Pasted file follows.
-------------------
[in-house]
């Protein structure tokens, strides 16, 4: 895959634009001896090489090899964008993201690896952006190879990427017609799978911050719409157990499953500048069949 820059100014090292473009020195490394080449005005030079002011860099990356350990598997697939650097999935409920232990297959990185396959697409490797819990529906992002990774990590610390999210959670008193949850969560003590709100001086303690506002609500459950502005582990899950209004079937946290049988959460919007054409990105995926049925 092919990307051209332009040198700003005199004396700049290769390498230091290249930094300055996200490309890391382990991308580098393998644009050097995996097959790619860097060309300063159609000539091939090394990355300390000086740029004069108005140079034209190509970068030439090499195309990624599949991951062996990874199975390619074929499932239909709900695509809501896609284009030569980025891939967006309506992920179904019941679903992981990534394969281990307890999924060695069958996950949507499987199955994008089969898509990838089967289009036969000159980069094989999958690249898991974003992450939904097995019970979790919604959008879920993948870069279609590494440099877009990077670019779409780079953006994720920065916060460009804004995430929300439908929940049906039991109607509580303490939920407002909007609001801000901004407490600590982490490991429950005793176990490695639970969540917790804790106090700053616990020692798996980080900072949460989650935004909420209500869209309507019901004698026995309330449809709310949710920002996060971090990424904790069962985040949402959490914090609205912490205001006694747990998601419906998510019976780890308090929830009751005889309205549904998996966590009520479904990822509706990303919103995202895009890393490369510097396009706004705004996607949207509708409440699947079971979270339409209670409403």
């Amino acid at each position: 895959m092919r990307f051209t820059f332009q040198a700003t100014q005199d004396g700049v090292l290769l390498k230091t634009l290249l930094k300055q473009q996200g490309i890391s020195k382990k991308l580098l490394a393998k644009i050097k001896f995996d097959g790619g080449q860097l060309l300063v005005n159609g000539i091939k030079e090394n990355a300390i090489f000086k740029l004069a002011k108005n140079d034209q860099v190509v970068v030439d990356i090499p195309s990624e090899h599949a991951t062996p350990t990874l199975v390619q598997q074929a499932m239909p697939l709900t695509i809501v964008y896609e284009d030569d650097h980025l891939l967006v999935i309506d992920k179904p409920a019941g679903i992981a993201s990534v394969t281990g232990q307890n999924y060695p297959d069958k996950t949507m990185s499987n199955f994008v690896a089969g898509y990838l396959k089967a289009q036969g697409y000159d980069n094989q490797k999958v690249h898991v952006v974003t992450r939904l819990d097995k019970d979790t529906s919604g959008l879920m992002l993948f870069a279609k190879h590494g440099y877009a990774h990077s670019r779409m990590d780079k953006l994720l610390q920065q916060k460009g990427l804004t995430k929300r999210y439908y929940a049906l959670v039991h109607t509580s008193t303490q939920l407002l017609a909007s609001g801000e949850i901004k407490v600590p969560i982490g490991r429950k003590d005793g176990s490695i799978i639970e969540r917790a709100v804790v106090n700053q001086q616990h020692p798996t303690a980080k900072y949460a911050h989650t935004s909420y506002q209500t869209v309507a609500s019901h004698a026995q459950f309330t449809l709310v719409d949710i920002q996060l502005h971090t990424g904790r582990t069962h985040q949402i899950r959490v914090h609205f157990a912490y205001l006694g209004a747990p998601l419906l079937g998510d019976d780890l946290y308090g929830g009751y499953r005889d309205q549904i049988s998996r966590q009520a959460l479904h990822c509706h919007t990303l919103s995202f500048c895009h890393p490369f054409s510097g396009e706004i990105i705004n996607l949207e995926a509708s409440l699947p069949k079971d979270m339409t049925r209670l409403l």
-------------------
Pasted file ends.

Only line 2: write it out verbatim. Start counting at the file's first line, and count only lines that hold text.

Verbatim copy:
């Protein structure tokens, strides 16, 4: 895959634009001896090489090899964008993201690896952006190879990427017609799978911050719409157990499953500048069949 820059100014090292473009020195490394080449005005030079002011860099990356350990598997697939650097999935409920232990297959990185396959697409490797819990529906992002990774990590610390999210959670008193949850969560003590709100001086303690506002609500459950502005582990899950209004079937946290049988959460919007054409990105995926049925 092919990307051209332009040198700003005199004396700049290769390498230091290249930094300055996200490309890391382990991308580098393998644009050097995996097959790619860097060309300063159609000539091939090394990355300390000086740029004069108005140079034209190509970068030439090499195309990624599949991951062996990874199975390619074929499932239909709900695509809501896609284009030569980025891939967006309506992920179904019941679903992981990534394969281990307890999924060695069958996950949507499987199955994008089969898509990838089967289009036969000159980069094989999958690249898991974003992450939904097995019970979790919604959008879920993948870069279609590494440099877009990077670019779409780079953006994720920065916060460009804004995430929300439908929940049906039991109607509580303490939920407002909007609001801000901004407490600590982490490991429950005793176990490695639970969540917790804790106090700053616990020692798996980080900072949460989650935004909420209500869209309507019901004698026995309330449809709310949710920002996060971090990424904790069962985040949402959490914090609205912490205001006694747990998601419906998510019976780890308090929830009751005889309205549904998996966590009520479904990822509706990303919103995202895009890393490369510097396009706004705004996607949207509708409440699947079971979270339409209670409403």